The difference signal 171 a is often amplified such that the residue signal has a desired range. For example, amplifier 172 a may have a gain of two, or any other gain that achieves a desired range for the subsequent stage. Residue R1 may then be provided as the analog input signal to be operated on by the successive stage. As shown in stages 110 b and 110 c, this operation may be repeated at each stage in the pipeline, wherein each successive stage provides a number of the next most significant bits of digital signal 105, and generates a residue to be operated on by the next stage in the pipeline. Each of the stages in the pipeline may be substantially the same as any of stages 110 a-110 c illustrated in FIG. 1B. In this way, each stage refines the digital output and increases the resolution of digital signal 105. Stage 110 i provides the j least significant bits of digital output word 105′ and the jth bit of digital output 112 i provides a 1 LSB resolution.

As discussed above, each stage in the pipeline may be subdivided into a plurality of subranges, each subrange having an associated value (often referred to as a digital code, or simply a code). When the value or level of the analog input signal to a stage (e.g., the value of the analog signal at the time when the analog signal is sampled) falls within a particular subrange, the associated code is provided as the digital output signal for the respective stage (e.g., provided as a respective one of digital output bits 112).

FIG. 2A illustrates exemplary codes for subranges of one stage (e.g., stage 110 a) of a pipeline. In FIG. 2A, a range 200 defines the minimum and maximum values of an analog input signal to be digitized. For example, range 200 may vary from 0 to full scale (e.g., from a zero voltage to a maximum peak value of a reference voltage signal). Alternatively, range 200 may vary from a negative minimum to a positive maximum, or may vary across any suitable range that describes values of an analog input signal. Range 200 may include a plurality of subranges 210-280. When an input analog signal is sampled, its value is compared with the subranges and the digital code associated with the appropriate subrange as shown may be output as, for example, digital output bits 112 a, 112 b, etc. For example, if the value of a given sample of the input analog signal falls within subrange 260, the stage outputs a digital code of 101. Accordingly, in exemplary range 200, an analog input signal is quantized into one of eight possible codes.

The stages of the pipeline may be vulnerable to various errors. For example, relatively large errors may be generated at the sub-range boundaries. In many ADCs, one or more sample and hold circuits may perform the comparison between an analog input signal and subranges of the respective stage of the pipeline. Sample and hold circuits often rely on matched capacitors to accurately determine a value of a sample of the analog signal. However, manufacturing tolerances often yield electronic components, such as capacitors, that do not have identical characteristics and behavior. Accordingly, errors in many sample and hold circuits result from generally unavoidable capacitor mismatches.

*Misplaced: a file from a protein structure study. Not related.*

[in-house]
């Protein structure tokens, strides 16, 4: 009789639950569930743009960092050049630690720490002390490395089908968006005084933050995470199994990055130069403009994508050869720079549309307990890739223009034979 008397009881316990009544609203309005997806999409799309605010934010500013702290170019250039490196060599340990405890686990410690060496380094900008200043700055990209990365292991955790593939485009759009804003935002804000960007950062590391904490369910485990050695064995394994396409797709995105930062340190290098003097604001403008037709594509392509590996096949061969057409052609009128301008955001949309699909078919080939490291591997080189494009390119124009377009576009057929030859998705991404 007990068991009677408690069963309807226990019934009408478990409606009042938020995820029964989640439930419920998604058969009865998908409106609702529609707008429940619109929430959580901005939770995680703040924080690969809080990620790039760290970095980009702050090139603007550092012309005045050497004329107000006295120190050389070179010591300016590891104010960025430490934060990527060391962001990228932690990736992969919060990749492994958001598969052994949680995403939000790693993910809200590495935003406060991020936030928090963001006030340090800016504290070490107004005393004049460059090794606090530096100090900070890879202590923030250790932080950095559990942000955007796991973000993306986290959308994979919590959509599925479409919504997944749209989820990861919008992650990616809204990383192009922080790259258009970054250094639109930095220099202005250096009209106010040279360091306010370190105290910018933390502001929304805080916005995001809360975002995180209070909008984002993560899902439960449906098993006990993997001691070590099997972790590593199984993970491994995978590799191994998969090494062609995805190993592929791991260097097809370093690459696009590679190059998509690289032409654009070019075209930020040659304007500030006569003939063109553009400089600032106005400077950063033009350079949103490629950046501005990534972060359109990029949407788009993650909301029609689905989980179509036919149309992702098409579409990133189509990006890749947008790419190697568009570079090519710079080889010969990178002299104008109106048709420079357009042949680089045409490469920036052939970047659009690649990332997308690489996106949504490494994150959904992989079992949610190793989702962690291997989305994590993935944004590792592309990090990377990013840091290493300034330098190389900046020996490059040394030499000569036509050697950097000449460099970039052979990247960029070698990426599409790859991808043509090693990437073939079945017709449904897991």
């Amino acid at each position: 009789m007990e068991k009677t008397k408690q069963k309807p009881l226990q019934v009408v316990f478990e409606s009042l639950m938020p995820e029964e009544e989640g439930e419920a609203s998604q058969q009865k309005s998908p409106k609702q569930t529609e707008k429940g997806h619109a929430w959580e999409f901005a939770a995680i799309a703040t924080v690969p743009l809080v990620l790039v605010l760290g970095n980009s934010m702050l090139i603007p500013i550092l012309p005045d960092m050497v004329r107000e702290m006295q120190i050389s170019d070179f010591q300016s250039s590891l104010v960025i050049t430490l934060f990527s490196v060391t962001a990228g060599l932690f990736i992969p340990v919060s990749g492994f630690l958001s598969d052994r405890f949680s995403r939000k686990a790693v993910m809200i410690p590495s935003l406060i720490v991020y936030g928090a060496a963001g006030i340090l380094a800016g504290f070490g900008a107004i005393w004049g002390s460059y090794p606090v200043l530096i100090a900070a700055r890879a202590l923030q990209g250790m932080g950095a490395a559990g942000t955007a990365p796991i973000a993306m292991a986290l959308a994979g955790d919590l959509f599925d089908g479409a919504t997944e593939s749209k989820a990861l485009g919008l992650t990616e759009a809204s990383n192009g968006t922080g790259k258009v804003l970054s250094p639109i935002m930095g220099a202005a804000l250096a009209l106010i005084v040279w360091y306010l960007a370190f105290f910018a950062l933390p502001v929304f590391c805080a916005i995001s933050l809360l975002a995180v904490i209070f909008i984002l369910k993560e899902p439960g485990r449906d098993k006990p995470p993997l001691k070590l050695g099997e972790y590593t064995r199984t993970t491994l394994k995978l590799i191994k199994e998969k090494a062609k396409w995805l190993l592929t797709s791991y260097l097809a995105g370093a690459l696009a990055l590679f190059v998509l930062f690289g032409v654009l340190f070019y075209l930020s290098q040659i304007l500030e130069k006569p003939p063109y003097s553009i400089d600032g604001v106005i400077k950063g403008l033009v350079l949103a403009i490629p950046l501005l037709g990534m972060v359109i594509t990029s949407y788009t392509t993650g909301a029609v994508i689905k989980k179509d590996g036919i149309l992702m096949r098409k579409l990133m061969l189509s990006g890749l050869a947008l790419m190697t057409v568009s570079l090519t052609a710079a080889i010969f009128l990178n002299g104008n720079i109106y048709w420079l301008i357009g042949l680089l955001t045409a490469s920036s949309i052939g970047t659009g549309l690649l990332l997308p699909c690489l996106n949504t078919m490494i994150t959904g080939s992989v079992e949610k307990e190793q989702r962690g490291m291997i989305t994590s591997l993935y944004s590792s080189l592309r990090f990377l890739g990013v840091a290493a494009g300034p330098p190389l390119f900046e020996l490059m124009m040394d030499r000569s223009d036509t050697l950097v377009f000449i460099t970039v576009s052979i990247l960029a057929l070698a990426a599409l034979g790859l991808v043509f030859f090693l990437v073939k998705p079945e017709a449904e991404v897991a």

Capacitor mismatch may result in a number of different types of errors. For example, input signal sampling capacitors may result in errors in the output of the ADC. Residue signals typically must be generated with substantial precision. Accordingly, capacitor mismatch errors in the DAC and/or summing elements employed to provide residue signals may cause errors that, ultimately, effect the precision and accuracy of the ADC. In particular, capacitor mismatch errors may cause the addition (or subtraction) to be incorrect and subsequently produce residue signals that carry errors of a magnitude that depends in part on the extent of the capacitor mismatch. The largest of these errors typically appear in the first several stages of the pipeline.

Calibration component 100 in FIG. 1 may be provided to calibrate for these and other errors. For example, calibration component 100 may include calibration units 100 a, 100 b and 100 c to calibrate stages 110 a-110 c, respectively. Each calibration unit may include a plurality of calibration registers to store calibration codes for the various sub-ranges of the respective stages. For example, calibration unit 100 a may include 8 registers 120 a-120 h to calibrate respective subranges of stage 110 a (e.g., subranges 210-280 in FIG. 2A). Calibration registers are often fuse banks, each fuse capable of storing a bit. For example, an open circuit condition (blown fuse) may indicate a 0 value and a closed circuit condition (connected fuse) may indicate a 1 value. The values stored by the calibration registers indicate a modification to one or more digital codes provided by the respective stage.

FIG. 2B illustrates a table 290 listing an association between digital codes for each of the sub-ranges and an indication of how the sub-range is to be calibrated. For example, each sub-range may have an associated plurality of calibration bits, also referred to herein as a calibration coefficient. In the embodiment illustrated in FIG. 2B, each sub-range is assigned a six bit calibration coefficient. The value of the coefficient may be determined, for example, during post-production testing the of the ADC. Accordingly, registers 120 a-120 h in FIG. 1 may include 48 bits for calibrating stage 110 a of ADC 190. It should be appreciated that the arrangement illustrated in FIGS. 2A and 2B is merely exemplary. The range of a stage may be divided into any number of sub-ranges and the digital codes may include any number of bits. In some embodiments, one or more stages may share overlap bits with a successive stage. In addition, calibration coefficients may be of any length or one or more sub-ranges may not have an associated calibration coefficient.